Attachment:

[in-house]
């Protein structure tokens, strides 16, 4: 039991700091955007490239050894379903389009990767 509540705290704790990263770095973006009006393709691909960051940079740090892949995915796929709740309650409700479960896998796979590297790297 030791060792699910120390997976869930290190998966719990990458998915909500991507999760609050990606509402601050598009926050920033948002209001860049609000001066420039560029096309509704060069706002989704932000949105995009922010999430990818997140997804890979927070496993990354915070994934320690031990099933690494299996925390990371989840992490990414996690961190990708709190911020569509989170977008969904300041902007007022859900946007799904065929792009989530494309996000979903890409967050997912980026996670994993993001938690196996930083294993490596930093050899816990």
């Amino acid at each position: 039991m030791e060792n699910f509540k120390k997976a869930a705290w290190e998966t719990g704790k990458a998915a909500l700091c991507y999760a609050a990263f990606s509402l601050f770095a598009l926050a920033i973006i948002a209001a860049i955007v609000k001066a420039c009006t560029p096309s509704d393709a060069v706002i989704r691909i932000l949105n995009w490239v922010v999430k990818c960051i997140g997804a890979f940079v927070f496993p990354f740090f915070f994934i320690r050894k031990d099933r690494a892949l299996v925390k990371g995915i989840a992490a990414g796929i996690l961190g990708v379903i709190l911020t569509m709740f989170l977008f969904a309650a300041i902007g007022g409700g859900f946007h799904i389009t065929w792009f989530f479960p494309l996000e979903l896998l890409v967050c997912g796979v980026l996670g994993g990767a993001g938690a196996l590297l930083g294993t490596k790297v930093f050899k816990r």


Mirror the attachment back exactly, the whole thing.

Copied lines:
[in-house]
């Protein structure tokens, strides 16, 4: 039991700091955007490239050894379903389009990767 509540705290704790990263770095973006009006393709691909960051940079740090892949995915796929709740309650409700479960896998796979590297790297 030791060792699910120390997976869930290190998966719990990458998915909500991507999760609050990606509402601050598009926050920033948002209001860049609000001066420039560029096309509704060069706002989704932000949105995009922010999430990818997140997804890979927070496993990354915070994934320690031990099933690494299996925390990371989840992490990414996690961190990708709190911020569509989170977008969904300041902007007022859900946007799904065929792009989530494309996000979903890409967050997912980026996670994993993001938690196996930083294993490596930093050899816990």
């Amino acid at each position: 039991m030791e060792n699910f509540k120390k997976a869930a705290w290190e998966t719990g704790k990458a998915a909500l700091c991507y999760a609050a990263f990606s509402l601050f770095a598009l926050a920033i973006i948002a209001a860049i955007v609000k001066a420039c009006t560029p096309s509704d393709a060069v706002i989704r691909i932000l949105n995009w490239v922010v999430k990818c960051i997140g997804a890979f940079v927070f496993p990354f740090f915070f994934i320690r050894k031990d099933r690494a892949l299996v925390k990371g995915i989840a992490a990414g796929i996690l961190g990708v379903i709190l911020t569509m709740f989170l977008f969904a309650a300041i902007g007022g409700g859900f946007h799904i389009t065929w792009f989530f479960p494309l996000e979903l896998l890409v967050c997912g796979v980026l996670g994993g990767a993001g938690a196996l590297l930083g294993t490596k790297v930093f050899k816990r």